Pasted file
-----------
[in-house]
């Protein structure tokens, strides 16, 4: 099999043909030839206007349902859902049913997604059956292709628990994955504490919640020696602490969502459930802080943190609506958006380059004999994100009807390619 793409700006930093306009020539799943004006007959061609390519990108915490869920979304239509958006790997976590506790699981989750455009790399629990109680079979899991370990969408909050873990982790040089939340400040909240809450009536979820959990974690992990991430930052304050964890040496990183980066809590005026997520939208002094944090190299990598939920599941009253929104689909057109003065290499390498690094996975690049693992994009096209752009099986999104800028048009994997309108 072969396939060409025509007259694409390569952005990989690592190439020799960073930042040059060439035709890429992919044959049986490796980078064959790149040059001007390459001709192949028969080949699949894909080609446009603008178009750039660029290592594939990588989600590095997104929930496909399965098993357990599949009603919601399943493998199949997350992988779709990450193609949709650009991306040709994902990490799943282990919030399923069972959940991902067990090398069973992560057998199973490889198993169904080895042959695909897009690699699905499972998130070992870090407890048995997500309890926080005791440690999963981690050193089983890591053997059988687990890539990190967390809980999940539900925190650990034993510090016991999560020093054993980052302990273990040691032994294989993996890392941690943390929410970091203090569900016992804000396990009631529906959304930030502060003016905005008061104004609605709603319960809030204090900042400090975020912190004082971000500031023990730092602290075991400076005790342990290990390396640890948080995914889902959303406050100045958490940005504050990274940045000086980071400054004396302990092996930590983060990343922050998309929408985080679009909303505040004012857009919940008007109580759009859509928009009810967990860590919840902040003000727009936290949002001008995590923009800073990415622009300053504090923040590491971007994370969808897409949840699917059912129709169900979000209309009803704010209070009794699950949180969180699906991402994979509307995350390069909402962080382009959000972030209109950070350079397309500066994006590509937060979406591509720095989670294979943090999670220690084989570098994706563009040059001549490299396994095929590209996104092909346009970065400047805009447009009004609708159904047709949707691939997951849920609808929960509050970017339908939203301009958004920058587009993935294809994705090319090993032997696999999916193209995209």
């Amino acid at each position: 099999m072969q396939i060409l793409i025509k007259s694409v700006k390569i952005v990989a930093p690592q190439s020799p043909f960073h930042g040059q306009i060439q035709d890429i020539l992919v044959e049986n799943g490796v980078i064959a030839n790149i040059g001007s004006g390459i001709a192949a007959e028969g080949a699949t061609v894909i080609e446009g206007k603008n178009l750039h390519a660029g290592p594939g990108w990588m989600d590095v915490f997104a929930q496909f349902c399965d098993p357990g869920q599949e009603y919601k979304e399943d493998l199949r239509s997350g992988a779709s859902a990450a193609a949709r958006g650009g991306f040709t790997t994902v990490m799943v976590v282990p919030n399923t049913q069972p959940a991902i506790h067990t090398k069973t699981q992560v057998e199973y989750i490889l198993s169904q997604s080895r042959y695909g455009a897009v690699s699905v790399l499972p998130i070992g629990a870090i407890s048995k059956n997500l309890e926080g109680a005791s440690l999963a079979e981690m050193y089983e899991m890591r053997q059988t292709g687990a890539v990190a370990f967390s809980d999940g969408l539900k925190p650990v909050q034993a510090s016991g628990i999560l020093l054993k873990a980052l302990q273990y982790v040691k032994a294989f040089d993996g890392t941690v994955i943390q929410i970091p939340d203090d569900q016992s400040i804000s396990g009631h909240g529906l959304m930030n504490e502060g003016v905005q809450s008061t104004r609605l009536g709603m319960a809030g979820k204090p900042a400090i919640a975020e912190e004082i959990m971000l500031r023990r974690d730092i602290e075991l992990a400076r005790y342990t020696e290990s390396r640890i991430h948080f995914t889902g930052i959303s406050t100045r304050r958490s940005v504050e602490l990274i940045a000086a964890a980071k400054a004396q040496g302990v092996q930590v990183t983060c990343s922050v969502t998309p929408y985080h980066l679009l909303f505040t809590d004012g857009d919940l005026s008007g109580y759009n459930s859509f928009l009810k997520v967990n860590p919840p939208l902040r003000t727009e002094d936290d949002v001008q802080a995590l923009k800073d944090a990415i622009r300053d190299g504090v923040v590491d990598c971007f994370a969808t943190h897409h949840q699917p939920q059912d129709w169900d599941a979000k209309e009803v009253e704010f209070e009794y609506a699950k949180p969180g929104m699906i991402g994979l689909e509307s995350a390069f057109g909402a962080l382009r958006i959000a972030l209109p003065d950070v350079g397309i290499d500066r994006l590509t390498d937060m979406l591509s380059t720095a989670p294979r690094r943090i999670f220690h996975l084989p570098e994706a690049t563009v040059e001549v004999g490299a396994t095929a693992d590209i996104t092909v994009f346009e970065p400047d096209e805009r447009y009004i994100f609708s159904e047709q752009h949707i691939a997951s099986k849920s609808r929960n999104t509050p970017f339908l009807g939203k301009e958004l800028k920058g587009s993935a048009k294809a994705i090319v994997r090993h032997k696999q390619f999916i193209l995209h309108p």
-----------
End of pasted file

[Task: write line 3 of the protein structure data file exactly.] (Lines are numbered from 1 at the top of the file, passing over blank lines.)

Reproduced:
């Amino acid at each position: 099999m072969q396939i060409l793409i025509k007259s694409v700006k390569i952005v990989a930093p690592q190439s020799p043909f960073h930042g040059q306009i060439q035709d890429i020539l992919v044959e049986n799943g490796v980078i064959a030839n790149i040059g001007s004006g390459i001709a192949a007959e028969g080949a699949t061609v894909i080609e446009g206007k603008n178009l750039h390519a660029g290592p594939g990108w990588m989600d590095v915490f997104a929930q496909f349902c399965d098993p357990g869920q599949e009603y919601k979304e399943d493998l199949r239509s997350g992988a779709s859902a990450a193609a949709r958006g650009g991306f040709t790997t994902v990490m799943v976590v282990p919030n399923t049913q069972p959940a991902i506790h067990t090398k069973t699981q992560v057998e199973y989750i490889l198993s169904q997604s080895r042959y695909g455009a897009v690699s699905v790399l499972p998130i070992g629990a870090i407890s048995k059956n997500l309890e926080g109680a005791s440690l999963a079979e981690m050193y089983e899991m890591r053997q059988t292709g687990a890539v990190a370990f967390s809980d999940g969408l539900k925190p650990v909050q034993a510090s016991g628990i999560l020093l054993k873990a980052l302990q273990y982790v040691k032994a294989f040089d993996g890392t941690v994955i943390q929410i970091p939340d203090d569900q016992s400040i804000s396990g009631h909240g529906l959304m930030n504490e502060g003016v905005q809450s008061t104004r609605l009536g709603m319960a809030g979820k204090p900042a400090i919640a975020e912190e004082i959990m971000l500031r023990r974690d730092i602290e075991l992990a400076r005790y342990t020696e290990s390396r640890i991430h948080f995914t889902g930052i959303s406050t100045r304050r958490s940005v504050e602490l990274i940045a000086a964890a980071k400054a004396q040496g302990v092996q930590v990183t983060c990343s922050v969502t998309p929408y985080h980066l679009l909303f505040t809590d004012g857009d919940l005026s008007g109580y759009n459930s859509f928009l009810k997520v967990n860590p919840p939208l902040r003000t727009e002094d936290d949002v001008q802080a995590l923009k800073d944090a990415i622009r300053d190299g504090v923040v590491d990598c971007f994370a969808t943190h897409h949840q699917p939920q059912d129709w169900d599941a979000k209309e009803v009253e704010f209070e009794y609506a699950k949180p969180g929104m699906i991402g994979l689909e509307s995350a390069f057109g909402a962080l382009r958006i959000a972030l209109p003065d950070v350079g397309i290499d500066r994006l590509t390498d937060m979406l591509s380059t720095a989670p294979r690094r943090i999670f220690h996975l084989p570098e994706a690049t563009v040059e001549v004999g490299a396994t095929a693992d590209i996104t092909v994009f346009e970065p400047d096209e805009r447009y009004i994100f609708s159904e047709q752009h949707i691939a997951s099986k849920s609808r929960n999104t509050p970017f339908l009807g939203k301009e958004l800028k920058g587009s993935a048009k294809a994705i090319v994997r090993h032997k696999q390619f999916i193209l995209h309108p």